James R. Thompson, a police officer of the Decatur Police Department, and Bertha Taylor, of Decatur, testified that the defendants had been found hiding in the basement of the Taylor home on the morning of January 2, 1970, following the robbery at the jewelry store.
Luther Taylor, the husband of Bertha Taylor, testified that he had found a revolver in the coal bin of their basement on the afternoon of January 2, 1970, and that he had immediately informed the police of this. Michael Dukett admitted having left the weapon in the coal bin.
Evidence was also introduced to show that the defendants had a need for money. There was testimony that neither defendant was employed on December 18 and 19, and that Michael Dukett had called his former wife on December 10, 1969, asking unsuccessfully for money. Evidence was also introduced that on December 19, 1969, the defendants had money and purchased a number of *438items in St. Louis, such as phonograph records, shoes for Michael, and several shirts.
The prosecution introduced evidence of admissions made by Michael Dukett to a cellmate, Richard Curran, during the evening of June 25, 1970. During the cross-examination of Michael Dukett, the prosecutor, after calling the defendant’s attention to the testimony of Susan Komar that the shotgun pellets in David Burch’s right arm came from a .12-gauge shotgun, asked Michael Dukett: “Did you say to Mr. Curran or in his presence this or this in substance: That Miss Komar was wrong about those shotgun pellets. They weren’t .12-gauge shotgun pellets; they were .16-gauge, and I pulled the trigger?” Michael denied making the statement.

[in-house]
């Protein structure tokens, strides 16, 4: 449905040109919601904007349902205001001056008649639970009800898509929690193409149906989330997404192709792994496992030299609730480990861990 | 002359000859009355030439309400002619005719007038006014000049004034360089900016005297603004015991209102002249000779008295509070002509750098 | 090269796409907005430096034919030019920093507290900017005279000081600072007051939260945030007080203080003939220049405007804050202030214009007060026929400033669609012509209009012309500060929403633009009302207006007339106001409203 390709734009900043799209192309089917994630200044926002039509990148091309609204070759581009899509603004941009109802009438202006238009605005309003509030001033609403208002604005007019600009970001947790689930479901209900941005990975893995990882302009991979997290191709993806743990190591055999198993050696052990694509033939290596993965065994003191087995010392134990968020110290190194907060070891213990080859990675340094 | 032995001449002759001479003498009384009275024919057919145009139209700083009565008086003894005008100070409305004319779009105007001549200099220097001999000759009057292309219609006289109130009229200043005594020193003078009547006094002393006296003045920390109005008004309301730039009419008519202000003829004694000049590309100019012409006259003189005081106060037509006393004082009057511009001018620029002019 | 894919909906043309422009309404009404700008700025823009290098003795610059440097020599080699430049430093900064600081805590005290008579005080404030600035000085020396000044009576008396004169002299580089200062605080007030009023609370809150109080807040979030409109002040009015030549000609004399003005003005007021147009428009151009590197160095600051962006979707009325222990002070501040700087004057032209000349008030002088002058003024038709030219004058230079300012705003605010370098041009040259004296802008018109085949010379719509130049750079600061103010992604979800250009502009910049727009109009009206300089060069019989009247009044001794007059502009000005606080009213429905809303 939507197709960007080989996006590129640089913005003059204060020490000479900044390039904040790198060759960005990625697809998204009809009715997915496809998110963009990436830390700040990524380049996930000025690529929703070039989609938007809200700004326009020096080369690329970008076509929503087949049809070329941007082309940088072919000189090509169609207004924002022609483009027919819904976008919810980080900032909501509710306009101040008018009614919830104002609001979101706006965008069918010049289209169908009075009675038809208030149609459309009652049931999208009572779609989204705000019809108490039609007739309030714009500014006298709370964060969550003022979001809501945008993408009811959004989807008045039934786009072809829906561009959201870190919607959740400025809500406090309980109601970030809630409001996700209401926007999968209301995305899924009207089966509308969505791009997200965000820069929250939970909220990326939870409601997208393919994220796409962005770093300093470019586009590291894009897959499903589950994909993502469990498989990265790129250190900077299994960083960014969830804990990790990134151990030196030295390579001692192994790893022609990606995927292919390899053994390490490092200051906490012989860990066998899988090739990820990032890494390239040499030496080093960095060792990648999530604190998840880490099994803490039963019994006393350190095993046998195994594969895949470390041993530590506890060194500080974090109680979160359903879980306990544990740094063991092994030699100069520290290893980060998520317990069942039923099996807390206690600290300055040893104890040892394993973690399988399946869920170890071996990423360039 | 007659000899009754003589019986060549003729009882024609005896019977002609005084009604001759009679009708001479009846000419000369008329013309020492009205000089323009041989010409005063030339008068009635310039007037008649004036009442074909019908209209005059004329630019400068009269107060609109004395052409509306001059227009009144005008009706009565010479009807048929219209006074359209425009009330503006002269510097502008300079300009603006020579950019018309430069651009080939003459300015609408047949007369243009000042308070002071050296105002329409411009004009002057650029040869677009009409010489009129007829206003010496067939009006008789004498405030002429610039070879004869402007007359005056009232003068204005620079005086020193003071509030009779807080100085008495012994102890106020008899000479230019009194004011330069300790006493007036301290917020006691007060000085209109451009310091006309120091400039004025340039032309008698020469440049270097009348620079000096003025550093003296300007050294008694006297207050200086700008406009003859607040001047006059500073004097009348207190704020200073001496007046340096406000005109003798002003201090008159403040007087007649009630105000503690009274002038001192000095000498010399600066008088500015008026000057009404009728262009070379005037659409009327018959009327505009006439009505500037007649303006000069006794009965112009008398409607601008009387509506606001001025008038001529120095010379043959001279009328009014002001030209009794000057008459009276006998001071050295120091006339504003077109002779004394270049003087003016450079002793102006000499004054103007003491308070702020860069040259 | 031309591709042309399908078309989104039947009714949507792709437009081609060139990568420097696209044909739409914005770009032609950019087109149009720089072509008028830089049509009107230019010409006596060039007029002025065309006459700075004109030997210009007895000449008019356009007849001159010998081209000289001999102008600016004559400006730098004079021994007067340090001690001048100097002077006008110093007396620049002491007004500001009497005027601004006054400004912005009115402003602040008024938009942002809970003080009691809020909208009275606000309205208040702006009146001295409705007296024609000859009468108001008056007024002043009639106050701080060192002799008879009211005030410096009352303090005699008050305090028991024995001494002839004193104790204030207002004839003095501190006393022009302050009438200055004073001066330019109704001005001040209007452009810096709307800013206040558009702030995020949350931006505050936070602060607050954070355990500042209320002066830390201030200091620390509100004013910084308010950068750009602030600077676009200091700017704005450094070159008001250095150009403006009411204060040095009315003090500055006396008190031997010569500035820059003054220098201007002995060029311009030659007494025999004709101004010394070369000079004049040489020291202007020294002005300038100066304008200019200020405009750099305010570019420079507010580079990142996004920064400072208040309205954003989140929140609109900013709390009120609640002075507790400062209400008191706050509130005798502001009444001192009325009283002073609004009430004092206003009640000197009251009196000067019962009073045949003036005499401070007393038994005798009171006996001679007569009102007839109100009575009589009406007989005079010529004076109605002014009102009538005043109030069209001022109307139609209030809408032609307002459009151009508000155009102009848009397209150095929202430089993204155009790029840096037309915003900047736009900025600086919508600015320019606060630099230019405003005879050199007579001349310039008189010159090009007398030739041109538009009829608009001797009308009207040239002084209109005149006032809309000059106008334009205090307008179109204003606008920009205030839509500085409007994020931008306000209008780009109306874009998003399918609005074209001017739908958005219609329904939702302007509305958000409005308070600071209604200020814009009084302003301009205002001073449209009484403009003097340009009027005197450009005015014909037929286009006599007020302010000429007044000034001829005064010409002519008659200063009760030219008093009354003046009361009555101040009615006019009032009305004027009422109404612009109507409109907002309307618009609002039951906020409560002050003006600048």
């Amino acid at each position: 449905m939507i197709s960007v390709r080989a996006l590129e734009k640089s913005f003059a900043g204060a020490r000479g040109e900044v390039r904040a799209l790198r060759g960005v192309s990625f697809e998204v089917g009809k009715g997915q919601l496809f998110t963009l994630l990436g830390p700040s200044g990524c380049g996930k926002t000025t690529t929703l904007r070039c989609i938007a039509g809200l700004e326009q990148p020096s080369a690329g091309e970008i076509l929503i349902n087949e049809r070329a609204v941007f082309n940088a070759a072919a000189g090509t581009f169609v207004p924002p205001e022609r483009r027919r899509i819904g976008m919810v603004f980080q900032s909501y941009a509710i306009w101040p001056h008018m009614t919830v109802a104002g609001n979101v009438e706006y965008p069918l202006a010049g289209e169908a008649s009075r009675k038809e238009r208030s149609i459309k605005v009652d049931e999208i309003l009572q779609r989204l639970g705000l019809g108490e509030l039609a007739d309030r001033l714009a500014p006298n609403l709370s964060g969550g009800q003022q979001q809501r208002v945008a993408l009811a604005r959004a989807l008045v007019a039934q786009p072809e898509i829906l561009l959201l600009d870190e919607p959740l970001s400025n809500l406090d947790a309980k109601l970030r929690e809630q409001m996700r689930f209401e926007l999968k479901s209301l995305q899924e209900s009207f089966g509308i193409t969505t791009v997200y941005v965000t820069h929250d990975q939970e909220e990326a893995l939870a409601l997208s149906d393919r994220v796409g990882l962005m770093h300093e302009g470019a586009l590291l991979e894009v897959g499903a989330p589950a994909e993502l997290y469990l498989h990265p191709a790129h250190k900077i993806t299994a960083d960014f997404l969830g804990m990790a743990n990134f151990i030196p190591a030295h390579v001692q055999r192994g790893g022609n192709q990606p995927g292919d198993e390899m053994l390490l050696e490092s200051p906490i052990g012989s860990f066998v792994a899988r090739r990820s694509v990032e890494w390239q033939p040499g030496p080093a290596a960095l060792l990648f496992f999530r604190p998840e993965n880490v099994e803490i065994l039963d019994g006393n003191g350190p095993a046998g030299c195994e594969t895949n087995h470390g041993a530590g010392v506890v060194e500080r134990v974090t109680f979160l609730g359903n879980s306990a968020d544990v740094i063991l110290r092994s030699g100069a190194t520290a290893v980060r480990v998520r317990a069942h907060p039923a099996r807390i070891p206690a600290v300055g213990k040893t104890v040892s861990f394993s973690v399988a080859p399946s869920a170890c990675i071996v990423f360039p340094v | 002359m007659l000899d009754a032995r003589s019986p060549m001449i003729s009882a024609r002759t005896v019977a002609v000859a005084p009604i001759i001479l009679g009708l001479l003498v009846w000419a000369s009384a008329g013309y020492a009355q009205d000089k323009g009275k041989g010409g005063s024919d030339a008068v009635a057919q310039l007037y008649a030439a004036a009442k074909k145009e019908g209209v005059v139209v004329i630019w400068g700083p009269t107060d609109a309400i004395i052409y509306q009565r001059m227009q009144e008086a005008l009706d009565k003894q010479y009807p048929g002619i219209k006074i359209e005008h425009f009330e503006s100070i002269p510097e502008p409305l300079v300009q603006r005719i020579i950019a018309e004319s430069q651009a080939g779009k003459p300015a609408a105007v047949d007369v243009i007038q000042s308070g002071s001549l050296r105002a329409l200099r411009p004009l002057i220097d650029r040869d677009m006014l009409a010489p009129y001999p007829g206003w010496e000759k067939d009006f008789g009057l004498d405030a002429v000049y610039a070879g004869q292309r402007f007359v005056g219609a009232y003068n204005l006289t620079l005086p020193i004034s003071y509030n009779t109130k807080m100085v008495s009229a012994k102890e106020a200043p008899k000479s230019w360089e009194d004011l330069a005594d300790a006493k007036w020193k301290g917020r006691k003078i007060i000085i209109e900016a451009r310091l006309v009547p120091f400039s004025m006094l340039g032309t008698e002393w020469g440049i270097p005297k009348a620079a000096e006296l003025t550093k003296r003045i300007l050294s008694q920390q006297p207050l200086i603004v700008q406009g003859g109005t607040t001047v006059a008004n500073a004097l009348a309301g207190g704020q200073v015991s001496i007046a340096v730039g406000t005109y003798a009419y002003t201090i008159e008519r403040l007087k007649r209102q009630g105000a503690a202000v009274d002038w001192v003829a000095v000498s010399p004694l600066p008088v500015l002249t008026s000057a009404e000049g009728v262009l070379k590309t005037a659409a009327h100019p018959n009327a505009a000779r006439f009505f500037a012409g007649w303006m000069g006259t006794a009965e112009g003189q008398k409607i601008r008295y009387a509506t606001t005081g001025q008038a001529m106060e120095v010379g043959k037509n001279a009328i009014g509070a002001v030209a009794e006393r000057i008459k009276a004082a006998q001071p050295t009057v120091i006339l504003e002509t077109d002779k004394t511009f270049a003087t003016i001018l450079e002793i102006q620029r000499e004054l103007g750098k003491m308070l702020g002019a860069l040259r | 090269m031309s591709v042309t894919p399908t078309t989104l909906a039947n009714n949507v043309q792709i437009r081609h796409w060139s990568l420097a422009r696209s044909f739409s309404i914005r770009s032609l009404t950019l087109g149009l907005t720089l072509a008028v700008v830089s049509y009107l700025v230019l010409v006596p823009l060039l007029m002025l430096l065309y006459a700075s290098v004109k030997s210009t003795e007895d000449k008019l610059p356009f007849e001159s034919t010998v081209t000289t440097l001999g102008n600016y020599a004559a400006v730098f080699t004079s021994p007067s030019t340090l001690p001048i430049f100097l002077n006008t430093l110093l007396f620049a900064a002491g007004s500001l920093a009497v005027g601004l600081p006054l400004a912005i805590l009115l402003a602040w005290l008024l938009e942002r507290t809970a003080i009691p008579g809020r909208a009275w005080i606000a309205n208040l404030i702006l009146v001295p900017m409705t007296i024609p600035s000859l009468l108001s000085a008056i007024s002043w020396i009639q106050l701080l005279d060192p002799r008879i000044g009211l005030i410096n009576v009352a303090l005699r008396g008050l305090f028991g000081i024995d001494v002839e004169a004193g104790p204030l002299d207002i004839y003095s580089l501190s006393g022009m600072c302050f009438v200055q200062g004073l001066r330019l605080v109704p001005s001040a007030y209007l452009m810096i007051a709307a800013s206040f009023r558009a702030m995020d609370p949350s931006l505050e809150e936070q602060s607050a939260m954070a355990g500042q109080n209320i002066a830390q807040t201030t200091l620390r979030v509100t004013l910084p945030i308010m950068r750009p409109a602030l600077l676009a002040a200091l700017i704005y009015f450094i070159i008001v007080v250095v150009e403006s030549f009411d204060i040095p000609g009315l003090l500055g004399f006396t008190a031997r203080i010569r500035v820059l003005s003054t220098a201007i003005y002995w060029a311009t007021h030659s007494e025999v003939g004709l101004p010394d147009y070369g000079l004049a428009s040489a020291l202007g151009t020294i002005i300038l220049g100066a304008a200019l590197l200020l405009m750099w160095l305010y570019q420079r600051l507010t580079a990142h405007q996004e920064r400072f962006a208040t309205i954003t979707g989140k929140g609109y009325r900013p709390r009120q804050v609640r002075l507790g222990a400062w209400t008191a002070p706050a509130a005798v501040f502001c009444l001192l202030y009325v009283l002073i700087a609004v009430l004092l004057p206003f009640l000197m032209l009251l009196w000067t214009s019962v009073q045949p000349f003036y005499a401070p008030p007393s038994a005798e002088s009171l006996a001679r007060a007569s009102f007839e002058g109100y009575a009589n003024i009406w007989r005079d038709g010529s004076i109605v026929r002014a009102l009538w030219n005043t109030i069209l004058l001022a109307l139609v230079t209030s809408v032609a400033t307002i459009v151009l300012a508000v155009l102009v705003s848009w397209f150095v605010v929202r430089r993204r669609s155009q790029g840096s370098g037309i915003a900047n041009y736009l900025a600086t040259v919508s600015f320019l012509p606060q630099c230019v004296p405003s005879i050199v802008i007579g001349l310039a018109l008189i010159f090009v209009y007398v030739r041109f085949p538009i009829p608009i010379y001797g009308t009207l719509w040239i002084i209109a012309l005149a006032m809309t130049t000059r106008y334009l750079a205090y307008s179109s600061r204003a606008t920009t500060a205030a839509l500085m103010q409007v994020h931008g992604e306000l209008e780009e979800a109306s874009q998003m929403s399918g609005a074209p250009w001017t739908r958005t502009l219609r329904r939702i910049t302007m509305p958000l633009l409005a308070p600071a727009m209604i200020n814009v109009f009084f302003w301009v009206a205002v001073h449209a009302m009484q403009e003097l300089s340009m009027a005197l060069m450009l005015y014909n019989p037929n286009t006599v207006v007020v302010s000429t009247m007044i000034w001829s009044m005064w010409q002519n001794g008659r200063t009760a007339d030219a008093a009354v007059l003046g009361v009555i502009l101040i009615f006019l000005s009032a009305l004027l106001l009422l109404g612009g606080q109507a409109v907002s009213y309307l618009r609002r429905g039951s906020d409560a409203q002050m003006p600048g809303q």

Curran, when called as a rebuttal witness for the State, testified substantially that Michael Dukett had said to him: “That it wasn’t .12-gauge. I’m sure it wasn’t .12-gauge. If anybody knows, I know.”
Evidence of another admission Michael Dukett made was brought out by the prosecutor during cross-examination. Michael was asked if he had told Curran on June 29, 1970, that he could drive from St. Louis to Springfield in 55 minutes, to which Michael answered that he had not. Michael Dukett stated Curran had told him that Curran could make the trip in 55 minutes.
Curran testified that he had told Michael Dukett of having driven 110 miles per hour the last time he had driven to St. Louis from Springfield. He said that Michael then asked how long it had taken him to drive there and that is when he responded that he hadn’t timed the trip, Michael said, “You could make it in 55 minutes — that fast.”
Larry Hibbs, who was an inmate of the same cellblock as Michael Dukett and Richard Curran, testified for the defense that he heard all conversations between Michael and Curran the evening of June 25, 1970, and that Michael did not make the admissions in question.
*439Robert Dukett did not take the stand but Michael did testify. Michael admitted having the murder weapon on December 26, 1969, and January 2, 1970, and acknowledged that he had left the revolver in Luther Taylor’s coal bin. He also admitted sawing off the barrels and stock of the shotgun, as Shanklin had testified, but he said he had done so at the request of Shanklin.
Michael claimed, however, that he and his father did not have the weapons until December 22 and 23, 1969, when they were given them by Blackie Morgan in Chicago. Michael testified that Blackie was an acquaintance whom they had driven to Chicago as a favor, and that he had not seen Blackie since December 23, 1969. Other testimony was introduced that Morgan had died in New York on March 25, 1970.